Prof Silvia Giordani
Professor Silvia Giordani, School of Chemical Sciences, received €1,206,941.90 for a project called “Bio-Inspired Functionalisation of Nanoplatforms for Targeted Delivery of Therapeutics.”

Faculty researchers have received SFI ‘Frontiers for the Future’ funding

The funding announcement by Science Foundation Ireland (SFI) was announced on Monday and has been welcomed by the delighted DCU researchers involved.

The SFI Frontiers for the Future Programme provides opportunities for independent investigators to conduct innovative, collaborative research with the potential to deliver impact, whilst also providing opportunities for high-risk, high-reward research projects.


“Our research is at the forefront of nanomedicine, focusing on developing innovative drug delivery systems using carbon nano-onions,” said Prof Giordani. 

“This technology aims to revolutionise the treatment of cancer by providing targeted, efficient and low-dose therapies with minimal side effects.” 

“By improving the precision of drug delivery, our work has the potential to significantly enhance the quality of life for patients, reduce treatment costs, and increase the effectiveness of current medical interventions.” 

“I am grateful for the support from SFI and the confidence they have placed in our work. This grant will allow us to collaborate with leading experts, acquire cutting-edge technology, and accelerate our research.” 

Finbarr O'Sullivan
Dr Finbarr O’Sullivan and Professor Martin Clynes, School of Biotechnology, were awarded €1,280,387.30 for a project called “Investigating the Biological Roles of Polyamines in Cho and Other Cells.


“This research is looking at understanding and ultimately improving the production of protein therapeutics by cells,” said Dr O’Sullivan.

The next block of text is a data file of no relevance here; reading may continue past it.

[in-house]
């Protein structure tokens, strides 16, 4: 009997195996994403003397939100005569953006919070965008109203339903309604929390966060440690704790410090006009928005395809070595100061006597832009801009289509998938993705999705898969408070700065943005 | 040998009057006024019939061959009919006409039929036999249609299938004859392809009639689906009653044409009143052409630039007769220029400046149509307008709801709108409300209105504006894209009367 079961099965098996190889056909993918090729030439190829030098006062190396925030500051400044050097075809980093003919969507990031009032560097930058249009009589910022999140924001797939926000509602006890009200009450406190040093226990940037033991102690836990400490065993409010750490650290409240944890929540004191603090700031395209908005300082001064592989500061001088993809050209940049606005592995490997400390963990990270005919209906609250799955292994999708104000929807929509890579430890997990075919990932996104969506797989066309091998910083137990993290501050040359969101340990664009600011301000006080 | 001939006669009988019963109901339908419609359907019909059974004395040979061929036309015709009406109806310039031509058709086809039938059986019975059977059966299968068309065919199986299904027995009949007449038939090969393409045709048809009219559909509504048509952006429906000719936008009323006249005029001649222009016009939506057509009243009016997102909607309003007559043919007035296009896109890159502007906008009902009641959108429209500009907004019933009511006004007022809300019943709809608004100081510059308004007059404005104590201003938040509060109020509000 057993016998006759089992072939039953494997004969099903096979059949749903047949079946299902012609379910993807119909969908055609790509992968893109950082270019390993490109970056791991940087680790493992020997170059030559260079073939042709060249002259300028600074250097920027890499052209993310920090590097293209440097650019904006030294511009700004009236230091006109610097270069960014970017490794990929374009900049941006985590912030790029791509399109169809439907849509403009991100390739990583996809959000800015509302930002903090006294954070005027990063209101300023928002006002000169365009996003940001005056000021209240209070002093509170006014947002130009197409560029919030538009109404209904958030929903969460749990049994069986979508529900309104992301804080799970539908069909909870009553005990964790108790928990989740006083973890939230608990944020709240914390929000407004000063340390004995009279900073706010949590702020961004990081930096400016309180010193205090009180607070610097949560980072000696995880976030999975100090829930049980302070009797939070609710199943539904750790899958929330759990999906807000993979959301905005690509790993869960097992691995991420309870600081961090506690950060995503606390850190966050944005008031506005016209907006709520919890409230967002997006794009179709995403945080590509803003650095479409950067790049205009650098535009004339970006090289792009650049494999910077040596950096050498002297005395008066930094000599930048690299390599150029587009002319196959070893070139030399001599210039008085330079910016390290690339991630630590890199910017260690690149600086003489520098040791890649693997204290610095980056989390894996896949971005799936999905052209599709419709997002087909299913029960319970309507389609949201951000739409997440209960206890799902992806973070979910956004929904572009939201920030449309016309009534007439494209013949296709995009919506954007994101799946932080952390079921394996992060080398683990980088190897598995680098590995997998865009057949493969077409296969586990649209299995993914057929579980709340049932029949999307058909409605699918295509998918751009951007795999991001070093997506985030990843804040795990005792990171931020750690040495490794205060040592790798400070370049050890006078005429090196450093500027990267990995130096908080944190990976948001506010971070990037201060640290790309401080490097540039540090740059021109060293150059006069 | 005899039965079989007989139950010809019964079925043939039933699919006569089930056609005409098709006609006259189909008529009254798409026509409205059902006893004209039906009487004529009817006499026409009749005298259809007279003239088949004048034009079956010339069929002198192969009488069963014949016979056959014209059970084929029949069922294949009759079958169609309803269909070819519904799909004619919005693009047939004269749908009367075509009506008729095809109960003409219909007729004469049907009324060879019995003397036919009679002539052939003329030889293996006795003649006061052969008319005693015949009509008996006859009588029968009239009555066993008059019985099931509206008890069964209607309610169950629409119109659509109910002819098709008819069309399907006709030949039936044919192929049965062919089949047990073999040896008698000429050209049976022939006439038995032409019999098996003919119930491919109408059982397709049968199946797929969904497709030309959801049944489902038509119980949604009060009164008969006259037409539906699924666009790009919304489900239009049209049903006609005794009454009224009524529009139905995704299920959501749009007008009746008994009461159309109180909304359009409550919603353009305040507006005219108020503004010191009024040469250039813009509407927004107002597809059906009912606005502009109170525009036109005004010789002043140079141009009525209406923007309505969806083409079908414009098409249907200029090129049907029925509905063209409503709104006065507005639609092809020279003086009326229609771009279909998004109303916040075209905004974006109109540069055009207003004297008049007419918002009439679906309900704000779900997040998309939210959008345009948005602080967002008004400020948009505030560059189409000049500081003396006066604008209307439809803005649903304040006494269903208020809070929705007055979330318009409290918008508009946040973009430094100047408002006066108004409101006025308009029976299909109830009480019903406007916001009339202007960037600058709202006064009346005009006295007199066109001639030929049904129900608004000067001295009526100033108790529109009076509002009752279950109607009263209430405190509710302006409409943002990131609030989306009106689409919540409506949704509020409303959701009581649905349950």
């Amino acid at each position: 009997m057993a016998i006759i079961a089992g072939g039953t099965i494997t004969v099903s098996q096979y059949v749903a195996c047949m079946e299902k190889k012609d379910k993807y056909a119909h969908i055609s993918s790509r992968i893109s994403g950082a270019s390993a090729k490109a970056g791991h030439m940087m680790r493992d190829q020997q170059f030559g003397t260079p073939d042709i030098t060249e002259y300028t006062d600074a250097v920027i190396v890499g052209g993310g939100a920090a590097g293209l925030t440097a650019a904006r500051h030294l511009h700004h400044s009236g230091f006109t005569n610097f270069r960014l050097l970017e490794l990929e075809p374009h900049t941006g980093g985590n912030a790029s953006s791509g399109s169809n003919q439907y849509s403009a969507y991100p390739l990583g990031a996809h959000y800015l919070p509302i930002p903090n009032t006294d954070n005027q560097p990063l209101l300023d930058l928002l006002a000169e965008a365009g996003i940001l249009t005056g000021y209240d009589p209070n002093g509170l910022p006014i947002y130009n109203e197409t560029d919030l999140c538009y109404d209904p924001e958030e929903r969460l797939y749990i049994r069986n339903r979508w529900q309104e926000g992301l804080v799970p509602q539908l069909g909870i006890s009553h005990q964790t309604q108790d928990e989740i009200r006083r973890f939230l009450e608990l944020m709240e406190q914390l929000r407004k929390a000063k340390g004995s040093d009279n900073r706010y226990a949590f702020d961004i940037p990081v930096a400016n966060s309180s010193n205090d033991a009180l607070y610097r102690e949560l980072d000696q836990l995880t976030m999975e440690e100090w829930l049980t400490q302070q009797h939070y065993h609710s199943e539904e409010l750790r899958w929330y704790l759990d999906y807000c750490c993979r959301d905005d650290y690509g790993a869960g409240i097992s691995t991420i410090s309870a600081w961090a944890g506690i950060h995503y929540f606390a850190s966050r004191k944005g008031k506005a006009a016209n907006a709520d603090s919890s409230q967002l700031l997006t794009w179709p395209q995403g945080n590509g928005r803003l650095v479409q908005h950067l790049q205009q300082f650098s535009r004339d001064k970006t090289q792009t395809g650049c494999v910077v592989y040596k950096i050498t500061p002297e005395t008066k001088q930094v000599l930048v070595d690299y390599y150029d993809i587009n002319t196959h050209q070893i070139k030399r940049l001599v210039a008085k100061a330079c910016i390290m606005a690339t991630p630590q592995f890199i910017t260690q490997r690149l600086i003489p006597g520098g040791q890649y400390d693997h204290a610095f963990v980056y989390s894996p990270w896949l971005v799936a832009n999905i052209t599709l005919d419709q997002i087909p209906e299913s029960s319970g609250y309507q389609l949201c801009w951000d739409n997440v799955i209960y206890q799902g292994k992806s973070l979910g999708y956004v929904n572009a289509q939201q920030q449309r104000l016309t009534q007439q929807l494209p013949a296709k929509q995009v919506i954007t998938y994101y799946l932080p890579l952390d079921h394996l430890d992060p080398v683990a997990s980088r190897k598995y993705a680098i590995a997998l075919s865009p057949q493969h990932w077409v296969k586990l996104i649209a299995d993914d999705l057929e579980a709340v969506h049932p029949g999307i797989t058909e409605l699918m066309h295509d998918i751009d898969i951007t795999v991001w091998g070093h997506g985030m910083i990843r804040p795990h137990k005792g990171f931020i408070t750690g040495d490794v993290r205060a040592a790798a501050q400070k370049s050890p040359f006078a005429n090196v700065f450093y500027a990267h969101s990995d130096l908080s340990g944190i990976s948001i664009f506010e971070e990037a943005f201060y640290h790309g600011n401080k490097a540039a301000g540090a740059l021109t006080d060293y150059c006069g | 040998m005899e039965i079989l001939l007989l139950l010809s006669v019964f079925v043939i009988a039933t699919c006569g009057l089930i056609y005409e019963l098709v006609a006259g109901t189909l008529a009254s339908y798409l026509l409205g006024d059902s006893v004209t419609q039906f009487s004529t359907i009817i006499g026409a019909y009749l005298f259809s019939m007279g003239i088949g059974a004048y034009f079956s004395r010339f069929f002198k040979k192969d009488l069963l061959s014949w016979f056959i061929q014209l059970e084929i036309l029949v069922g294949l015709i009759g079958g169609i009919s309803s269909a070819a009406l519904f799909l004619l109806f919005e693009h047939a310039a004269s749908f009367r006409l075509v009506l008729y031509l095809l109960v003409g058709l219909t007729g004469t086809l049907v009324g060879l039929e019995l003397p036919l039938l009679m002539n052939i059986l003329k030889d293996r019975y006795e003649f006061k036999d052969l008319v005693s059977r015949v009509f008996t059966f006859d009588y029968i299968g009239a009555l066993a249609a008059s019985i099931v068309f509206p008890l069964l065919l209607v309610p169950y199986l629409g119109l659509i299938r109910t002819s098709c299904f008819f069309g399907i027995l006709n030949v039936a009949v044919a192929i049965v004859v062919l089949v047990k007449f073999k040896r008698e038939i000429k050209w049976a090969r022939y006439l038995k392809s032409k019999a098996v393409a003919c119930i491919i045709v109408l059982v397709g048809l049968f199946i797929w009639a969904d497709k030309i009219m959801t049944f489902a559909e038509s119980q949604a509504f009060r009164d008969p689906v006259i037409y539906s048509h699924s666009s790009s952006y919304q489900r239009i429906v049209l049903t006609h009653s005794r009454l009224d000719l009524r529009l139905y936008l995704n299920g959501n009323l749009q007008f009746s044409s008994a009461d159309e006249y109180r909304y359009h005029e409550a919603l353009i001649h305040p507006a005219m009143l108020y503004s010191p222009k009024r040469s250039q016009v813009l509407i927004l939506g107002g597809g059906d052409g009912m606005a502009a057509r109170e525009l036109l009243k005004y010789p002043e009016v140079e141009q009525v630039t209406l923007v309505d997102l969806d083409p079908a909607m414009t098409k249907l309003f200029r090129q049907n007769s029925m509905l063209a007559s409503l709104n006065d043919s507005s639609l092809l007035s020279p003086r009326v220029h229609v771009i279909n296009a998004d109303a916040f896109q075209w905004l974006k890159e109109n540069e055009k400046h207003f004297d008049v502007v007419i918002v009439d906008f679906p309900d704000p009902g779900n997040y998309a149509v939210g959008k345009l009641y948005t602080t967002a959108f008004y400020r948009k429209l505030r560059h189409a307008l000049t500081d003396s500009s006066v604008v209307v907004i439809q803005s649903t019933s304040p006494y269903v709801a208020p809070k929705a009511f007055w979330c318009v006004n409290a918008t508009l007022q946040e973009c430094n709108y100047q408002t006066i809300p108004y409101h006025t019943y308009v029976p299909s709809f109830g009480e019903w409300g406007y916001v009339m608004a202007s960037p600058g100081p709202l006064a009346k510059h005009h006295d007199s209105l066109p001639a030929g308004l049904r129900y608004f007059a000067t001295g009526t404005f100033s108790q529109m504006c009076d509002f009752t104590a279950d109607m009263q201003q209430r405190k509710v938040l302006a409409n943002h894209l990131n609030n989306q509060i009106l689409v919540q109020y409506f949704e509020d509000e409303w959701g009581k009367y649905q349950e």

“It will help to potentially lower the costs and increase the availability of these new therapies.” 

“I am delighted to have received this funding from SFI; it will provide new knowledge on the important processes involved in manufacturing the new therapeutics needed.” 


Karsten Fleischer
Dr Karsten Fleischer, School of Physical Sciences, along with TCD’s Igor Shvets, received €1,227,216.70 for a project called “Nanolamoinates; Synthetic High Performance Materials”


“We will be working to merge known low-cost materials into new materials with far superior properties by layering them on the atomic scale,” said Dr Fleischer. 

"We will improve on deposition methods to make such layered materials as well as finding the right combinations of materials to merge.” 

“Ultimately, we aim to reduce the use of critical raw materials in consumer electronics such as displays, but also in photovoltaic solar cells."

“In the long term, this will not only reduce the price of displays but even makes a widespread use of solar voltaics possible as supply issues, for instance silver, can eventually be overcome.’ 

“I’m delighted to be able to work with my research team in DCU and TCD over the next few years to push the boundaries of material science.”